0
votes
0answers
35 views

Oneteen, Twoteen, Threeteen, Fiveteen [duplicate]

I was wondering why we say eleven, twelve, thirteen and fifteen instead of oneteen, twoteen, threeteen and fiveteen? And where does "teen" come from? I would assume it derives from ten making me ...
0
votes
1answer
8k views

Why eleven is not called onety one [duplicate]

I want to know why eleven is not called "onety one"? Since eleven comes after ten, why is not "onety one"? and why ten is not called onety ?
4
votes
2answers
212 views

Can “number” in “number one” possibly be a Dutchism or a Germanism?

On a Dutch news site, someone claimed that the Dutch use of "nummer" (number) used in the meaning of "you are the number one", is actually an anglicism. It triggered my curiosity and I tried to find ...
4
votes
3answers
667 views

Why is there a “one” before “hundred”, “thousand”, etc. but not “ten”?

As the title says, why is there a "one" before "hundred", before "thousand", and so on, but not before "ten"? This seems shared between some languages, including Chinese (10 = 十 = ten, 100 = 一百 = one ...
4
votes
1answer
385 views

Etymology of million vs. millennium

Why is it that a period of one thousand years is a millennium, but one million is a thousand thousands?
3
votes
0answers
226 views

Why do we say “odd” when describing numbers? [duplicate]

Possible Duplicate: Where did the “odd” in “N odd years” come from? When we speak about numbers, we usually associate "odd" with it. For example, "We have 70-odd ...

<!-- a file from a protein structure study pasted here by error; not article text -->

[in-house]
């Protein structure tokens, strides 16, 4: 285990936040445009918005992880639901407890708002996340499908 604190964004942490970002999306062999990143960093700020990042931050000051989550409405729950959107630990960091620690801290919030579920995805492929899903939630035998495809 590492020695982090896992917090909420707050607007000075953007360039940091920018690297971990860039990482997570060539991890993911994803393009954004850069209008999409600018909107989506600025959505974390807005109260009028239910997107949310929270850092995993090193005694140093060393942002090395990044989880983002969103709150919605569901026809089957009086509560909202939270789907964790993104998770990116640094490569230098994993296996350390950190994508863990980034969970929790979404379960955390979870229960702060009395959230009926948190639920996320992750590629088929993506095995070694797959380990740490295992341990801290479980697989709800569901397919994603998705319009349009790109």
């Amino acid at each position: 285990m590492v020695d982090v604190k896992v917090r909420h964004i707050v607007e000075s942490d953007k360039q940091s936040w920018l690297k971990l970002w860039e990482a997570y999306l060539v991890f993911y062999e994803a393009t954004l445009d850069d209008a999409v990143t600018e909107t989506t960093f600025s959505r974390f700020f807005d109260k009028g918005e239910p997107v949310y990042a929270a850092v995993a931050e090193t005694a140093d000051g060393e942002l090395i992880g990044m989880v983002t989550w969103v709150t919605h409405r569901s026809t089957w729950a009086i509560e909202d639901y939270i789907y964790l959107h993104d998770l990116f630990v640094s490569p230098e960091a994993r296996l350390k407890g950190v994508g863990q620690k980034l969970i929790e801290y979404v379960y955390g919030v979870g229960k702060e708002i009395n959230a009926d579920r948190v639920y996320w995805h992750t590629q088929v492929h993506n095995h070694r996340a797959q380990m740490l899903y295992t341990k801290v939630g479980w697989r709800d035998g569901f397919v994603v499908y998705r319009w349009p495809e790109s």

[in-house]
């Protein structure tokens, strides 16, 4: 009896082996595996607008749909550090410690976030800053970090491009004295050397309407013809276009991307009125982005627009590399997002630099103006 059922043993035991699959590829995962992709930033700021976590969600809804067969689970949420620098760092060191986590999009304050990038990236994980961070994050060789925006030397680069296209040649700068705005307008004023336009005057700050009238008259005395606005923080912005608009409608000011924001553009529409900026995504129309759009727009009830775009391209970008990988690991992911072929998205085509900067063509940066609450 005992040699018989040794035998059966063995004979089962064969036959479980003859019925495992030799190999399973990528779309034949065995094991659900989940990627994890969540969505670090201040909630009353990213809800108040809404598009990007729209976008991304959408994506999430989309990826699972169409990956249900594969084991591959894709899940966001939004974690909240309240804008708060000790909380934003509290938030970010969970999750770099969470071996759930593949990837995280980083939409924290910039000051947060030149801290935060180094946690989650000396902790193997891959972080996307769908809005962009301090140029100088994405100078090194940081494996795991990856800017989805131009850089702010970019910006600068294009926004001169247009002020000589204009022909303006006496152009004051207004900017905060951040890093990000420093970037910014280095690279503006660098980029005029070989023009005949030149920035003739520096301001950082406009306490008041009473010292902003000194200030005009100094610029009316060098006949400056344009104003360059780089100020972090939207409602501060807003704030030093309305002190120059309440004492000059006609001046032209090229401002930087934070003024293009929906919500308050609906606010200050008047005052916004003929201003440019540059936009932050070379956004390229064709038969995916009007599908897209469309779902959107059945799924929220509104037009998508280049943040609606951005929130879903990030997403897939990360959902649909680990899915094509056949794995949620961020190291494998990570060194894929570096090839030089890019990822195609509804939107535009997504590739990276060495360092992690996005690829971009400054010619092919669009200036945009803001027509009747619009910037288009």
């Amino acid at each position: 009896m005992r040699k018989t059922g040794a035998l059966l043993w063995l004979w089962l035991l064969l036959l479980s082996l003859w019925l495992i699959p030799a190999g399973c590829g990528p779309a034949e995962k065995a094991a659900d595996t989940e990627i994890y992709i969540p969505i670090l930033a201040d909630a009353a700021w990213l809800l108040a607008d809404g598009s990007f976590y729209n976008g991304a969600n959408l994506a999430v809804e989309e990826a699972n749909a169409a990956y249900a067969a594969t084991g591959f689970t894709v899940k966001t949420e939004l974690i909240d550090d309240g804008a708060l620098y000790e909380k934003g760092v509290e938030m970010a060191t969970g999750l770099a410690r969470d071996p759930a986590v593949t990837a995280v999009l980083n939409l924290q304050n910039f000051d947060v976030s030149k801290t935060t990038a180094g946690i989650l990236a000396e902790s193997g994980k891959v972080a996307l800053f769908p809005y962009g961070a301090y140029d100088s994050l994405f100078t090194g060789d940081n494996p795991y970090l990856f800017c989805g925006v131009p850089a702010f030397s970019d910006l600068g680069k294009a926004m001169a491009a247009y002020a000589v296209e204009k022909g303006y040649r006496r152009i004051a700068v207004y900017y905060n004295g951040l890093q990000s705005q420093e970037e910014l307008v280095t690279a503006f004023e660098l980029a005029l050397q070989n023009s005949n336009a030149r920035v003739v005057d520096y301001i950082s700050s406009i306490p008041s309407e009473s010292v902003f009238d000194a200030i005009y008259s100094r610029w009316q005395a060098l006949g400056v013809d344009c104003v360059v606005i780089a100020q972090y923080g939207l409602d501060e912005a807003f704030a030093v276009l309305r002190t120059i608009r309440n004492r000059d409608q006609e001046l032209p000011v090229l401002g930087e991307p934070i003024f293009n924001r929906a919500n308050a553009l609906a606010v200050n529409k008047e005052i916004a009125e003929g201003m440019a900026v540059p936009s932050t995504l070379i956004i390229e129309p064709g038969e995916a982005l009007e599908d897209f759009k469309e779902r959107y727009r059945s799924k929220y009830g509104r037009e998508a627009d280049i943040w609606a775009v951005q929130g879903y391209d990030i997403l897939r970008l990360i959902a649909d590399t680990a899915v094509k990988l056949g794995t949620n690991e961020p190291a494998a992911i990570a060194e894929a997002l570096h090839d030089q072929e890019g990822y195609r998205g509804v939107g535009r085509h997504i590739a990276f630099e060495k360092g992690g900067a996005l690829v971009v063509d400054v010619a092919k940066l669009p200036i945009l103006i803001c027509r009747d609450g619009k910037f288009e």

12
votes
4answers
15k views

What is the origin of the counting prefixes: uni-, bi-/di-, tri-, quad-, etc.?

Many English words use the prefixes uni-, bi-/di-, tri-, quad- and so on to mean one, two, three, and four. For example: A unicycle has one wheel, a bicycle two, and a tricycle three. I presume ...
0
votes
2answers
125 views

Why “proximate” refers to centesimal? [closed]

I mean, when I read "proximate" I think about "proximity".. why does it refers exactly to the 3rd digit in a number?
43
votes
3answers
11k views

Why do eleven and twelve get unique words and not end in “-teen”?

In short, why is it not oneteen and twoteen, and we start at thirteen in English? In another thread, I supposed that despite that fact that people have ten fingers, amounts of items leading up to and ...
15
votes
4answers
1k views

19th century English texts occasionally use Germanic-style number words, such as “four-and-twenty”. When did this fall out of use?

19th century English texts occasionally use Germanic-style number words, such as "four-and-twenty", but the same text would also have the modern "twenty-four" in places (see e.g. Conan-Doyle for ...